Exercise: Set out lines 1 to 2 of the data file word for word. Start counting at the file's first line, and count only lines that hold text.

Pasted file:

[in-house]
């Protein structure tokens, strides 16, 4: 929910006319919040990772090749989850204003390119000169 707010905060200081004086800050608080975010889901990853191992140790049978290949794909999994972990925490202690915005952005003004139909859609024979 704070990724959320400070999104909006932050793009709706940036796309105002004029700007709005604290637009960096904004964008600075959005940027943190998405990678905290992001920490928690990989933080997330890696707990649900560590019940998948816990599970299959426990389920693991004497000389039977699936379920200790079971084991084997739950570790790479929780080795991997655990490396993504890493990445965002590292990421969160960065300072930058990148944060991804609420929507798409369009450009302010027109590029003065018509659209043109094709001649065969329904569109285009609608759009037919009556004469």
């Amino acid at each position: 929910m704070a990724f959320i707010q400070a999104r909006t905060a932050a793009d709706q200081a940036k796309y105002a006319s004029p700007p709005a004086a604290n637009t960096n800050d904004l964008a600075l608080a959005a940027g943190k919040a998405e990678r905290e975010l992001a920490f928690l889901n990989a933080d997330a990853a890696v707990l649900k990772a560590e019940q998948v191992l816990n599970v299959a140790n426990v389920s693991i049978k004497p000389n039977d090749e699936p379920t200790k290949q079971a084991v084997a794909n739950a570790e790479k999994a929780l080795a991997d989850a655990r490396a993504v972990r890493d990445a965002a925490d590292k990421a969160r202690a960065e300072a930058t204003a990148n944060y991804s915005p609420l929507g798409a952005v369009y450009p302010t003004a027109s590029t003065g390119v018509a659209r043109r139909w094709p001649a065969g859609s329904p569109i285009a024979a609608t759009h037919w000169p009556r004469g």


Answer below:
[in-house]
């Protein structure tokens, strides 16, 4: 929910006319919040990772090749989850204003390119000169 707010905060200081004086800050608080975010889901990853191992140790049978290949794909999994972990925490202690915005952005003004139909859609024979 704070990724959320400070999104909006932050793009709706940036796309105002004029700007709005604290637009960096904004964008600075959005940027943190998405990678905290992001920490928690990989933080997330890696707990649900560590019940998948816990599970299959426990389920693991004497000389039977699936379920200790079971084991084997739950570790790479929780080795991997655990490396993504890493990445965002590292990421969160960065300072930058990148944060991804609420929507798409369009450009302010027109590029003065018509659209043109094709001649065969329904569109285009609608759009037919009556004469």